There is an easy fix to this problem.  Keeping your address up-to-date would be one way, but there is an even better fix.  DIRECT DEPOSIT.  If you use direct deposit for your tax refund, you get your payment so much quicker, and if you move you still get paid right on schedule (assuming you didn’t change banks).

EIN Refund Fraud

Tax Refund Fraud.  We’ve seen this happening across the nation in a variety of communities.  The fraudster demographic is also quite diverse: some perpetrators are operating from within experienced fraud rings, some are regular street criminals (or inmates), some are even IRS insiders.

Most people are probably aware of individual refund fraud, which involves the filing of a false tax return using a stolen Social Security Number in hopes of obtaining a refund.  Many of these schemes are built upon the idea that the IRS doesn’t bat an eye if the requested refund is small enough.  And fraudsters can get pretty rich if they file in bulk.

But did you know that the same thing is happening with EIN numbers?  An Employer Identification Number is used to identify business accounts.  People steal them and obtain them fraudulently just like they do with social security numbers.  The statistics are staggering: “277,624 stolen EINs used to report false income and withholding on 752,656 tax returns with potentially fraudulent refunds issued totaling more than $2.2 billion” (2011 numbers).  The Treasury Inspector General for Tax Administration (TIGTA) released a report this week asking the IRS to do more to prevent EIN refund fraud.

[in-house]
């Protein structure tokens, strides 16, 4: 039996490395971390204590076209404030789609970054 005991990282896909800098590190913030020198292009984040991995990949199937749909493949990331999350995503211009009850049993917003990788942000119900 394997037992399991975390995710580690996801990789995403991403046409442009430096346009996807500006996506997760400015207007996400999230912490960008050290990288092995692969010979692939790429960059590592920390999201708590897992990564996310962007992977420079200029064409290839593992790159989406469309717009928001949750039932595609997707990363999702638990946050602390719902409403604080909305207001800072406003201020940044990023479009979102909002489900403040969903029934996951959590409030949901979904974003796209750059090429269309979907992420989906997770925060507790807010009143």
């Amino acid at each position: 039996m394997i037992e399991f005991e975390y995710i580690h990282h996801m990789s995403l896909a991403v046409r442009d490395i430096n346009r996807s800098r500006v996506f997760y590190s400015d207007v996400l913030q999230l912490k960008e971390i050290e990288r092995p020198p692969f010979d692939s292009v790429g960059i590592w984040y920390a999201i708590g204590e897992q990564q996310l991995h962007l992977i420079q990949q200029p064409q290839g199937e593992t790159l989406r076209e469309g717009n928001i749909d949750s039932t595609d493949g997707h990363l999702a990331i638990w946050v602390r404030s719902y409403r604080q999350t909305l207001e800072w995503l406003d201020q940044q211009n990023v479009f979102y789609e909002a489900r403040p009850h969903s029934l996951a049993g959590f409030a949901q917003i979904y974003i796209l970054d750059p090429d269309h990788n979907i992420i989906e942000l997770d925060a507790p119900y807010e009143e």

IRS Not Prepared for New ACA Fraud Opportunities

The Treasury Inspector General for Tax Administration (TIGTA) is concerned that the IRS is not prepared to combat the onslaught of tax fraud that is anticipated once the IRS begins paying premium tax credits associated with the Affordable Care Act (ACA).  TIGTA recognizes that the IRS has systems in place to combat fraud in general; it has always been one of their top priorities.  But specific ACA fraud is another story.  The IRS is not prepared for this new responsibility which is bound to reveal unforeseen nuances.  The IRS has tested its systems that compute subsidies under ACA and the testing revealed flaws that could result in the IRS being unable to identify fraud prior to the issuance of credits.  In plain English, what this means is there is a significant risk that the IRS will inadvertently pay out credits to people who don’t really qualify.  According to the IRS, they have already made system corrections prior to the issuance of today’s report and they will be prepared.

IRS Hesitates to Enforce Erroneous Refund/Credit Penalty

If you file a tax return and claim a refund, but it turns out that you should not have claimed a refund (or if you claimed an excessive refund), you could be liable for payment of penalties.  Similarly, if you made an erroneous or excessive claim for a tax credit, the IRS has authority to assess penalties.  The penalty could be as much as 20 percent of the erroneous refund or credit claim, and it may be assessed without regard to the taxpayer’s good intentions.  Innocent mistakes are equally subject to penalty.